You’re testing my memory, Mazz. It’s in the 100-Mile Wilderness, but I don’t remember exactly where. Possibly a ledge near the beginning of the Barren Chairback Range.
that was taken on barren ledge, you are looking at lake onawa and borestone mountain.
borestone is 11 miles outside monson and is an awesome day hike, barren ledge is also doable as a day hike.
Great essay. I guess I’m an intermediate hiker (two sections of the AT under my belt, one section in the Cascades). I’m doing the Whites in a few weeks for the first time. Just a few questions: how much weight does each of your dogs carry? Is it all food, or do they also carry their own water? (how much water total do you take?). Do they need training to do, say, a 15-mile daily hike?
Hey, Sheba and I thank you!
Hey GreenPete58 and Sheba! Kudos on the section hiking – definitely something we may get into in the future! For health reasons, a dog should carry a maximum of 25% of her body weight and should be introduced to her pack and the weight gradually. Some dogs may be most comfortable at much less than 25% so I recommend knowing your pup’s body language well and watch for signs of discomfort, soreness, or just a sense of “blah.” 🙂 One thing I find helpful is to stuff Tango’s pack with bulky items so that I can carry a smaller pack but I am not asking a lot of him in terms of load weight (he gets tired quicker than me and Ty.)
For two dogs (50 and 63 pounds) who drink from natural sources (watch out for giardia!), I carry about 1-1.5L for a 9 mile hike this time of year but increase that in the summer and/or choose hikes that pass multiple water sources. Ty carries water but never food. I get a little paranoid about her carrying items with scent to them.
A 15 miler should be built up to but the amount of training depends on the dog, what level and type of exercise she is accustomed to doing regularly, and the terrain of the planned hike. A big reminder I always give, and sorry if it is old news, is not to forget about her pads. For example, a dog who does most of her exercise on dirt or grass may have a tough time trekking over rocks for hours!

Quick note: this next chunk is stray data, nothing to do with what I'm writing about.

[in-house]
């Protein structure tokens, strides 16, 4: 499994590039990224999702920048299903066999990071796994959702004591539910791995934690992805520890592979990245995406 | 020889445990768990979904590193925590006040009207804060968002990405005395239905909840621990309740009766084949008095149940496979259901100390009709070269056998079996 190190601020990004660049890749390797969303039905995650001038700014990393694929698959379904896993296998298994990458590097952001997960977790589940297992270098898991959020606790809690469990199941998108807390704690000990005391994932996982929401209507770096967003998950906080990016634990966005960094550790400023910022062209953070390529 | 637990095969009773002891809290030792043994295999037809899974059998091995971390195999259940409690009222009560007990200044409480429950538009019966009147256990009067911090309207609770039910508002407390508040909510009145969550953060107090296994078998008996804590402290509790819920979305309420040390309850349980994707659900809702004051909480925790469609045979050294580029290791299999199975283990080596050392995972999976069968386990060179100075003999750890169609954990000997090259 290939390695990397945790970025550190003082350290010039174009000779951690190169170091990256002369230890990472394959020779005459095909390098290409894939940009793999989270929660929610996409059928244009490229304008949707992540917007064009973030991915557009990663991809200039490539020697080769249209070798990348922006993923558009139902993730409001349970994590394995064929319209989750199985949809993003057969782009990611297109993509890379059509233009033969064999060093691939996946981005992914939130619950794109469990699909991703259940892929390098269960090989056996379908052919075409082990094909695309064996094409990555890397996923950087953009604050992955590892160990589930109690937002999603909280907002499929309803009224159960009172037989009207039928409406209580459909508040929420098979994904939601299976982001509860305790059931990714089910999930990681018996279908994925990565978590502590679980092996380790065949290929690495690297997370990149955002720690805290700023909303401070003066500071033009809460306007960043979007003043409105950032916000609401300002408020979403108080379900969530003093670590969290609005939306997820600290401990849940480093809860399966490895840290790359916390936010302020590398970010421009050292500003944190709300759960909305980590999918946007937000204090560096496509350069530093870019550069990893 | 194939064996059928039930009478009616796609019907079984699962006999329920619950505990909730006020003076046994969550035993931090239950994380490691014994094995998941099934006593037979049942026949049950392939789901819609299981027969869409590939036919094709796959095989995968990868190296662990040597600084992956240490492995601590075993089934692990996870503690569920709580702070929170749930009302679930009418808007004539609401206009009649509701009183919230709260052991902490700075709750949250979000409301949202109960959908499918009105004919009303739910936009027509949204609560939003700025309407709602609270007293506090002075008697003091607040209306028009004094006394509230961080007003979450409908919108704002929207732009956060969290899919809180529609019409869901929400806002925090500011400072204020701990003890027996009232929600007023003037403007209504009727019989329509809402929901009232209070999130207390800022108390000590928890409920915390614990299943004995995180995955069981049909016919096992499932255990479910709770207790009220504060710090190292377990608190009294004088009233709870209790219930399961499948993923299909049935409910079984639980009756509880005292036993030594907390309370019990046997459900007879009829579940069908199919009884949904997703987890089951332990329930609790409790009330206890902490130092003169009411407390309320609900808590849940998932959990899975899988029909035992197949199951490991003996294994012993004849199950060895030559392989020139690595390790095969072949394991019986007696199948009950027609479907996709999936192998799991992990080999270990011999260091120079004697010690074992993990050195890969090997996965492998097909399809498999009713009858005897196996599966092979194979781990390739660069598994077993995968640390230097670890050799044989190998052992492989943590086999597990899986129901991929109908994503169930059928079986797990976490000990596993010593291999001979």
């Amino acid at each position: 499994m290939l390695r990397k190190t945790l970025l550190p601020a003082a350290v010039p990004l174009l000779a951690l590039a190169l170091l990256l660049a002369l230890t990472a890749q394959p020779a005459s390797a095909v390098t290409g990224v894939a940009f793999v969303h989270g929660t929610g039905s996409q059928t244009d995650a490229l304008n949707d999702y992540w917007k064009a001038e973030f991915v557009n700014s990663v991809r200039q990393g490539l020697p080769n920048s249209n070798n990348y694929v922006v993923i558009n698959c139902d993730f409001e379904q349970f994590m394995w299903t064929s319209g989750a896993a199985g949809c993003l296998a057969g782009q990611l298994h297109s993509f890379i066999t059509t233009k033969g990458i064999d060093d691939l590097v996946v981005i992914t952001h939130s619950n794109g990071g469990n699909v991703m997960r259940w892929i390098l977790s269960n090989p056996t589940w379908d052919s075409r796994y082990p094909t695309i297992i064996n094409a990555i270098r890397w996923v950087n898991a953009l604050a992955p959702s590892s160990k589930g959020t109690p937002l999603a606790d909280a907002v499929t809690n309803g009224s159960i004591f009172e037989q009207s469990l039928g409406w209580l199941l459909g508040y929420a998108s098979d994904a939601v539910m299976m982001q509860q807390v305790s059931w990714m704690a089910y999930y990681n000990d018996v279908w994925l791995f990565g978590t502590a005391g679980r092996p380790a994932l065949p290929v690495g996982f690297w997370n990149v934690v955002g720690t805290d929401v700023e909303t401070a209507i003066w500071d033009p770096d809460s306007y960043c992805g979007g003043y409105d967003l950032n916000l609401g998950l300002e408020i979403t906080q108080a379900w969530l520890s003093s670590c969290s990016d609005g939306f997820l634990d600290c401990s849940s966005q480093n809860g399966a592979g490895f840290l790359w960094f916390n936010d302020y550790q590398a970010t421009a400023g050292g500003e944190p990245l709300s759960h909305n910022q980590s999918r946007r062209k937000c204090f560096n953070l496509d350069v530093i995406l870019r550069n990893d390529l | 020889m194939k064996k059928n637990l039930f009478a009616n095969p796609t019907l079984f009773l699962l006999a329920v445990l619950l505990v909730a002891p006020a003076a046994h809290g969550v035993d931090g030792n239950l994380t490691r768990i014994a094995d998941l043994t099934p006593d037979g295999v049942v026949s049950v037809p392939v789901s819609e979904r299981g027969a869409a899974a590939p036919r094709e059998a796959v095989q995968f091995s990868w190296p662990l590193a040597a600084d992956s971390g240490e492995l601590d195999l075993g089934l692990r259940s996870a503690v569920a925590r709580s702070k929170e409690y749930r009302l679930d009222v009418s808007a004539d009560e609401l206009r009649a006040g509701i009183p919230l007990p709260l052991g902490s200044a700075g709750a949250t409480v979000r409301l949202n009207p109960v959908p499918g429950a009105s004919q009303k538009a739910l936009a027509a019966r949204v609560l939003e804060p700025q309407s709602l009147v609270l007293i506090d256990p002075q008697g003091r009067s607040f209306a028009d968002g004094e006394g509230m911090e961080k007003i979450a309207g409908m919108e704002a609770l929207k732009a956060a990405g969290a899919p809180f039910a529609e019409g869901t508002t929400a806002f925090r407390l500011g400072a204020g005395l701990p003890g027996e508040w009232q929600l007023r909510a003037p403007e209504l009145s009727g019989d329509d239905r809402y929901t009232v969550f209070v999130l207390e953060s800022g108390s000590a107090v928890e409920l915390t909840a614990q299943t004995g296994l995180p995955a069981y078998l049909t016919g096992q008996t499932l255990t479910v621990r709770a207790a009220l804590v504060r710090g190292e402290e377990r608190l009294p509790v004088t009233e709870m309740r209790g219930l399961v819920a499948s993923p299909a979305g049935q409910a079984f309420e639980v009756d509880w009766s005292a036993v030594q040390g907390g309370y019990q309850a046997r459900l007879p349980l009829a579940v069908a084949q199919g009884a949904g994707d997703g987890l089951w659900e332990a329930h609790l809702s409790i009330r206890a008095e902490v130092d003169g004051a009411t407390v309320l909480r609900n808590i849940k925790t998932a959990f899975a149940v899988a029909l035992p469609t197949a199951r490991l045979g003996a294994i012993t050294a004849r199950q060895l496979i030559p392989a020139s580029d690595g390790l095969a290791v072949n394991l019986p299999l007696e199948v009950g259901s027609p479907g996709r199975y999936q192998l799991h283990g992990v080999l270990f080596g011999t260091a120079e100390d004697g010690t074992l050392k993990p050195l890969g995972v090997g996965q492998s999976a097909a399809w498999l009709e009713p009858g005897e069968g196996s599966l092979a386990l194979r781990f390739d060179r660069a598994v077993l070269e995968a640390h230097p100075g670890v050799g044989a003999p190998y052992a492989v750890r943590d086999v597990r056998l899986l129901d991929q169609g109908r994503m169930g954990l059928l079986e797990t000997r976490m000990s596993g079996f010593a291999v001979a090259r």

Happy Trails to you and Sheba!
Thanks Krista… yep, pads are a concern. Sheba and I do 2-mile runs on the sidewalk. She’s had a couple sores break out, but normally she’s ok. On rocky trails, though, it might be a problem. Anyway, I’ll store away your advice for a possible future hike with her. Thanks again!
I just picked up a jar of Mushers Secret…essentially wax and oils for your dog’s paws. Just applied it last night after a couple of recent hikes. We will see…
My pleasure! Sounds like she’ll have the interest and stamina for a shorter hike to start but will love the double digits once she builds up to them. Have fun!
Woodstock Inn? Really? The beer is average at best and the kitchen is a pig sty. And yes I’ve been in it
Using the criteria outlined, what would be your list?
Tu es excusÃ©e de ce manquement Ã ton devoir !!!mais qu'on ne t'y reprenne plus ;)Quant Ã noÃ«l j'en parle pas…les fÃªtes moi tu sais… :p :pallez…plions nous Ã ses rÃ¨gles sociales qui veulent que l'on souhaite de bonnes fÃªtes au gerNN..alons….BO.sES FÃŠTES !!!!!! 😀
nice description of what appears to have been a great great hike. Thanks!! Do you have a map of the route you took?? Happy trails!!
Thanks, Mark. I don’t have an online map plotting my route. For the hike, I used the AMC’s White Mountain Trail Map #5 for Carter Range – Evans Notch. With a good map, there’s a ton of variations on this hike that could be done.
Enjoyed your article and pictures.
I must admit, I enjoy the challenge of “ledges” and/or bouldering or climbing where aids are not needed.
Regardless, nicely done!